Government of New Brunswick

Robert Murray

Pumpkin Hill

Commodity: Gold, Copper, Silver, Lead, Zinc, Cobalt

Claim block number (units): 10110 (20)

NTS Location: 21 H/05

Contact Information: 506-566-1962
[email protected]



Copper mineralization is associated with a vertical, northeast-trending chlorite-pyrite vein on the upper east face of a quarry. The vein cuts intermediate intrusive rock of the Cambrian quartz diorite, up to 1 m wide, exposed in the quarry face for over 10 m.

There are other unmineralized chloritic veins/zones in the quarry that appear to be fault-related, with evidence of shearing along the veins. The original mineralization was discovered in a large local quarry has been extensively excavated to a depth of 50 m from the top of the mountain. The upper portion of the quarry is primarily limestone, with an exposed granite and diorite Precambrian base. The chlorite wedge/vein that was discovered on the upper east face wall of the quarry extends from 3 m below the top of the mountain to the floor of the upper-level and is exposed for approximately 10 m. The base of the wedge is approximately 5 m across and strikes in a southwesterly direction through the quarry. There is long, well-defined crustal scale fault that strikes northeast to southwest from the Cedar Camp area, near Poley Mountain, southwestward to French Village, near Quispamsis, crossing the Hammond River at this location. The excavation of the quarry has exposed an overlying layer that is composed of a younger sedimentary sequence and the underlying basement igneous rocks. These basement rocks are believed to be significantly older plutons and part of a sequence of three or four plutons that have formed along the crustal scale fault. There is evidence of contact metamorphism from some combination of friction and heat, created mostly by movements along the fault, which is a conduit for the deposition of metallic sulphide minerals. These sulphides took advantage of the numerous fissures and cracks created in the igneous rock by the movements of the fault and seeped into the cracks while in a fluid state, then cooled and hardened in these cracks. Some of these anomalous pockets are very rich in metals, primary iron pyrite, copper, zinc, and also cobalt. It is believed that the stockworks present in the quarry at Pumpkin Hill is fairly large and mostly unexposed, for the width of the deposit becomes significantly larger as the quarry has been excavated deeper.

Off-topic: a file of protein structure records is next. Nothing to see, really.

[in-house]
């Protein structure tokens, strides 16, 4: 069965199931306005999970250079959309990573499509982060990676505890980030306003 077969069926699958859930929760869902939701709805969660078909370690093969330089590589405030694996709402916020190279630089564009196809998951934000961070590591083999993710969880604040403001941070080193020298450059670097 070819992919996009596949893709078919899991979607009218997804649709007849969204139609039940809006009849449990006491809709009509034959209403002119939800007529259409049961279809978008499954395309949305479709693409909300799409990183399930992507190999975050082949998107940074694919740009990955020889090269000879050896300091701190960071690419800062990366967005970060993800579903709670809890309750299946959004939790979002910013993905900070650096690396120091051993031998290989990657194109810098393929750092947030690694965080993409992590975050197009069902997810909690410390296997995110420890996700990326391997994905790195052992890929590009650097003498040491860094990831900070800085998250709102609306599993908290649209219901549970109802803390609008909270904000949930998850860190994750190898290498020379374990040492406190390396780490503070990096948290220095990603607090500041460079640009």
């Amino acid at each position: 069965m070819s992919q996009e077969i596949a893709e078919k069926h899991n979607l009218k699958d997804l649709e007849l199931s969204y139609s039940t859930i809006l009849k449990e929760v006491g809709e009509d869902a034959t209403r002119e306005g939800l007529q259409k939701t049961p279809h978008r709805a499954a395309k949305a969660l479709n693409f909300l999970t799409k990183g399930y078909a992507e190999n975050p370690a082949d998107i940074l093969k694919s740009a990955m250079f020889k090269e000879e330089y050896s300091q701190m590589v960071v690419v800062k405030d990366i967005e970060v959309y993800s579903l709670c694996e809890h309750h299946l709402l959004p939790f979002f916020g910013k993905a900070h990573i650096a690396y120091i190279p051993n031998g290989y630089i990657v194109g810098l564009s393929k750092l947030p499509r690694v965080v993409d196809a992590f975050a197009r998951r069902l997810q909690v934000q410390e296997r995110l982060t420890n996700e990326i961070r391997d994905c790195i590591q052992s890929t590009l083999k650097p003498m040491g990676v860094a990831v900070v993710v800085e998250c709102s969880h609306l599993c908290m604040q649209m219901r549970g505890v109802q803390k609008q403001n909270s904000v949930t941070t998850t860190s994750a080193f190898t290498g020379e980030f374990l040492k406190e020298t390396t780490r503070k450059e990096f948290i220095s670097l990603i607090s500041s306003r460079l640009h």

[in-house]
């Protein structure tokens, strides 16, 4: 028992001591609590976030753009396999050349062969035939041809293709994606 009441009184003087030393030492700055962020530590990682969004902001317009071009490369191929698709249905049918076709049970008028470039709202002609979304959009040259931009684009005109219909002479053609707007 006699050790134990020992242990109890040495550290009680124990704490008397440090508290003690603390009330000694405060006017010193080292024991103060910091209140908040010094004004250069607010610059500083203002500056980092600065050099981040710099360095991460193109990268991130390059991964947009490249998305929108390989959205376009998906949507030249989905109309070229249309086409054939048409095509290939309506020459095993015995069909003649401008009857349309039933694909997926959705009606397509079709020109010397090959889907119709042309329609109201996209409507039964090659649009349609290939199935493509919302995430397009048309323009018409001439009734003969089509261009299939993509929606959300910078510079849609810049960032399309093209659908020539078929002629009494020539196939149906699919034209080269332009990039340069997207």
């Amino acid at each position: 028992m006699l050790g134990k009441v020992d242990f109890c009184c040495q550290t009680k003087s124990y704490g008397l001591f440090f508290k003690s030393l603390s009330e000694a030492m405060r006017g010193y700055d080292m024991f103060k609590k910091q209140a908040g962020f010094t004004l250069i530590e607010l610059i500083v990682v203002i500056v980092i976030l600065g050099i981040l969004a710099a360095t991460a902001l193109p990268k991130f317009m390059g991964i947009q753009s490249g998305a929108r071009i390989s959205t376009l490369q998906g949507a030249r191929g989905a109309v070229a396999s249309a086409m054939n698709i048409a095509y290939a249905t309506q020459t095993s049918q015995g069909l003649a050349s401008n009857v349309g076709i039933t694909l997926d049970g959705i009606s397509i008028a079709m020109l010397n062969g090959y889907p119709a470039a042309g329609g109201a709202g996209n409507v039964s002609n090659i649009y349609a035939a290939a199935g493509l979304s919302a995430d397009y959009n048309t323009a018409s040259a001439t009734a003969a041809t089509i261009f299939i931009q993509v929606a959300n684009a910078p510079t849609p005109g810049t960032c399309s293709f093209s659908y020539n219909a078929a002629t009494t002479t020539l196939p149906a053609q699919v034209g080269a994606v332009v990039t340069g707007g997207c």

Previous Work: Limited work has been done on these claims. Two previous prospectors held the claims and conducted limited geochemical work. In 1995, Kevin Sharp (NB Mineral Report of Work 474650) discovered dense concentrations of copper minerals in the center of a large chlorite vein identified in two opposite walls of the pit. Sample #5 assayed gave 3,800 ppm Cu, 1,100 ppm Mn, and 26 ppb Au (Report No. 30897) confirming the presence of the copper. He noted that as the excavation of the quarry by D.O.T. in 1995 continued deeper, to a depth of 150 ft, the chlorite vein begins to show evidence of arsenopyrite along with the copper.

2021 Season: The 2021 prospecting season began with the discovery of outcrop containing mineralization identical to the mineralized outcrop in the quarry on strike of the fault 1,950 m. Assays returned 33 ppb Au, 32 ppm Ag, 8,870 ppm Cu, 2.7% Zn, 1.7% Pb, and 984 ppm Co (Table 1), highlighting the potential size of the mineralization zone along this fault (Photos 1, 2 and 3). In addition to this new discovery, extensive prospecting of the quarry and surrounding area has demonstrated that the cobalt bloom is associated with mineralizing fluids, stockwork veining, and mineralized faulting (Photo 2).

2021 Updated Results
The assay results from the gravel pit has outlined an extensive zone of copper mineralization with assays running 0.38% Cu to 0.73% Cu (see Map 3). Additionally, four additional zones of copper mineralization up to 0.89% Cu have been identified resulting in additional claims being filed to cover an extensive copper mineralized magnetic anomaly lying northwest of a crustal scale fault (see Map 4).